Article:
Quad 405 Amplifier Service & Refresh

Visitors to my site will already know how much I like the Quad 405. A recent conversation with a customer inspired him to acquire some Quad gear, including this lovely, original 405. In this article, I cover servicing a Quad 405, the Liquid Audio way.

Talk about great sounding amps, and this particular 405 is completely original, with its original capacitors and connectors. The owner wanted me to freshen her up and fit some RCA connectors, so that’s what I’ve done. Let’s look briefly at what’s involved in a Quad 405 service like this.

By the way, if you want to read or find out more about the Quad 405, check out my Quad 405 restoration article and my comprehensive review.

How I Freshen up a 405

I try to keep this simple, a freshen up is not a full restoration. A service like this focuses on reliability improvement and bang-per-buck sonic gains. I start by carefully inspecting the 405 and looking for any signs of parts failure or earlier poorly executed work.

Lovely, simple, elegant, retro – what’s not to love about a 100 watt per channel amp this small and cool-looking?!
That’s all there is inside. Less really is more with the 405 and these amps prove it. Centrally, there’s a large, high-quality potted transformer, to the left of which lie two decent-sized filter capacitors. These capacitors will stay in place for this service.
So English, this beautifully executed wiring loom really is a blast from the past. If only equipment were still made like this.
Note the crappy looking ERO caps, one covered in I don’t know what. These always fail, in this 405, two out of four measured leaky and had ridiculously high ESR.
The Thermal Interface

the next step involves removing both amplifier modules and cleaning all the old thermal compound from modules and heatsink.

Four screws hold each module in place, remove them and the connectors, and the module just pops out. All the old thermal paste must be removed.
This is how both surfaces should look before adding fresh silicone thermal paste to the module and reinstalling it. I always check the tightness of the heatsink fixing screws, before reinstalling the modules.

Refreshing the Modules

The modules themselves just needed a little freshening up in this amp. Out with the original ERO capacitors, two of which were absolutely dead.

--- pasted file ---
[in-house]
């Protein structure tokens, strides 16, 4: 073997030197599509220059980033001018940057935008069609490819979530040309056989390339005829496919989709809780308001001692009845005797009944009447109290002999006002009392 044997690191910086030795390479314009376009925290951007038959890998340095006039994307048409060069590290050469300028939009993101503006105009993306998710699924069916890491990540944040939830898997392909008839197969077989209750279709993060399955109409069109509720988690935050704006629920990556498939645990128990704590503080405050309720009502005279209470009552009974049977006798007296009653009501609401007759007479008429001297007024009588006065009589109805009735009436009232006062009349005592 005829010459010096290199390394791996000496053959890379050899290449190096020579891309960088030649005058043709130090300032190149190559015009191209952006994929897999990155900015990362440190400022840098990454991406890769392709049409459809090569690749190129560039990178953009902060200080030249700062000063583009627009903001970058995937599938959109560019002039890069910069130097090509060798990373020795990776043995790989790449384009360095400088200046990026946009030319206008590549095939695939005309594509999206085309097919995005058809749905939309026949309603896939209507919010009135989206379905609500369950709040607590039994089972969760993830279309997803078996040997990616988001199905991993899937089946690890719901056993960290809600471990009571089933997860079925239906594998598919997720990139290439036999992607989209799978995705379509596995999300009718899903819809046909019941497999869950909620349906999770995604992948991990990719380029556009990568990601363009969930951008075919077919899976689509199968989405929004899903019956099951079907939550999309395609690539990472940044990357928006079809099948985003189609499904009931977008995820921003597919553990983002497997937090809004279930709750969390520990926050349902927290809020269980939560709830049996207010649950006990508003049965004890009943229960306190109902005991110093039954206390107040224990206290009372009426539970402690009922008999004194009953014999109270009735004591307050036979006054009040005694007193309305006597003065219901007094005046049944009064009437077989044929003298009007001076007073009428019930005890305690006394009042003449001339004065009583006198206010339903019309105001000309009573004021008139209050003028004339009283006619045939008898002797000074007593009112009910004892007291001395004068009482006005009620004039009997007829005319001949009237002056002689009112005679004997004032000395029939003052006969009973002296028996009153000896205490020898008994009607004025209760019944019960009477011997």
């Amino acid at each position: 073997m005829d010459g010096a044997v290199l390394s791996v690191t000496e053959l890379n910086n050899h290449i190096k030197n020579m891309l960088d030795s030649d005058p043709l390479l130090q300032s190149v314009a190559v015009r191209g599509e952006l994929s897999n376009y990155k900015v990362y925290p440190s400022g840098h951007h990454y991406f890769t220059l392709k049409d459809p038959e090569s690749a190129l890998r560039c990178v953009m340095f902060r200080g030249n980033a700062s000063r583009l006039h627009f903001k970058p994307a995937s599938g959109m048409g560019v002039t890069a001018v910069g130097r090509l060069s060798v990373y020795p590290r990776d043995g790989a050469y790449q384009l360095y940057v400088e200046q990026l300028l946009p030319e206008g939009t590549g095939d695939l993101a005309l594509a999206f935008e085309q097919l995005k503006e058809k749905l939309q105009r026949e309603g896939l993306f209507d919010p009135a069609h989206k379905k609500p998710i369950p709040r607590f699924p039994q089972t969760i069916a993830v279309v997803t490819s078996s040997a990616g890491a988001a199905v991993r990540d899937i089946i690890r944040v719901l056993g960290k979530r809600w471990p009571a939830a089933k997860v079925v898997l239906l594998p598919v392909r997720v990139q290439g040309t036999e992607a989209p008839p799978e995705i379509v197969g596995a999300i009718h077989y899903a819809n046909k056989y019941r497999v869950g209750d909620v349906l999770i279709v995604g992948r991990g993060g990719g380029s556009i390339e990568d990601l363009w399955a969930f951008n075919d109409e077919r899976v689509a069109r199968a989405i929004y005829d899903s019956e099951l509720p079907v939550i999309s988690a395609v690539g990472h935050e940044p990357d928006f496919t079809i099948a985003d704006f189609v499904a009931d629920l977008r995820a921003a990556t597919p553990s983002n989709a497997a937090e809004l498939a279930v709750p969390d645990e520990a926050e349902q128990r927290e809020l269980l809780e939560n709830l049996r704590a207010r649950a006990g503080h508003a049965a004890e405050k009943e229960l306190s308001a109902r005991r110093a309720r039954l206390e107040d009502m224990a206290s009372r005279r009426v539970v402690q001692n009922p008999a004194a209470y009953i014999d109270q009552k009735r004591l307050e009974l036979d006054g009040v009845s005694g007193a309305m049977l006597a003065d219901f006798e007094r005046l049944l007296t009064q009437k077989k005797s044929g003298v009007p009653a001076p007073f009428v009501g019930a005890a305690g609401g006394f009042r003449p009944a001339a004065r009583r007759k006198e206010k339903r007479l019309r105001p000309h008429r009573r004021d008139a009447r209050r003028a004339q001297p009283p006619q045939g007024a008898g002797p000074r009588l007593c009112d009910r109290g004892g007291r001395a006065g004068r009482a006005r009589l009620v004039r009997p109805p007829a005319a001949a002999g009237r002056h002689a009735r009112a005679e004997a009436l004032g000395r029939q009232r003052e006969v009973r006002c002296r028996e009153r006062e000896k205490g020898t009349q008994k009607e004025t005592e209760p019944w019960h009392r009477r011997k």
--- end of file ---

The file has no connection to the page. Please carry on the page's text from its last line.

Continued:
I pay careful attention to fasteners. In this amp, some of the transistor mounting fasteners were not tight, and the module fasteners were barely finger tight. I remake the solder joints under each transistor after doing this, to remove stresses. Lastly, I clean each board, removing flux where necessary.

Close-up of a module. Note the Toshiba 2SD424 transistors, superb devices. The ERO caps are the cylindrical maroon coloured things. Also note the original LM301 op amps. I replaced these with TL071 which Quad used in all later iterations of the 405.
Finished module with new, high-spec caps in place. I use super-low ESR, low impedance, high temperature replacements in all my work.
The other module before …
… And now recapped!
A better view of the new TL071 op-amp I’ve used as a replacement for the LM301. It’s  important to use FET-input op-amps like the TL071 in the 405, to avoid problems.
Installing RCA Connectors

Finally, I installed some RCA connectors on the back panel. Whilst not strictly necessary, the owner requested it here.

Finally, you can see the modules reinstalled in this shot, and the new panel-mount RCA sockets, waiting to be soldered to.
Here they are, connections soldered in place.

As you can see, with the RCA sockets installed like this, they basically look as though the amp came this way. It does take up the service holes used to remove screws holding the module in place, but with the correct screwdriver, access is still no problem.

4 thoughts on “Quad 405 Amplifier Service & Refresh”

  1. From where do you take the signal to the RCA connectors?
    From the DIN connector, or the module connector?

    1. Hi Fredrik, as mentioned in there somewhere, I remove the DIN from the circuit. In most cases it won’t be used again and the extra connections and wire are counterproductive.

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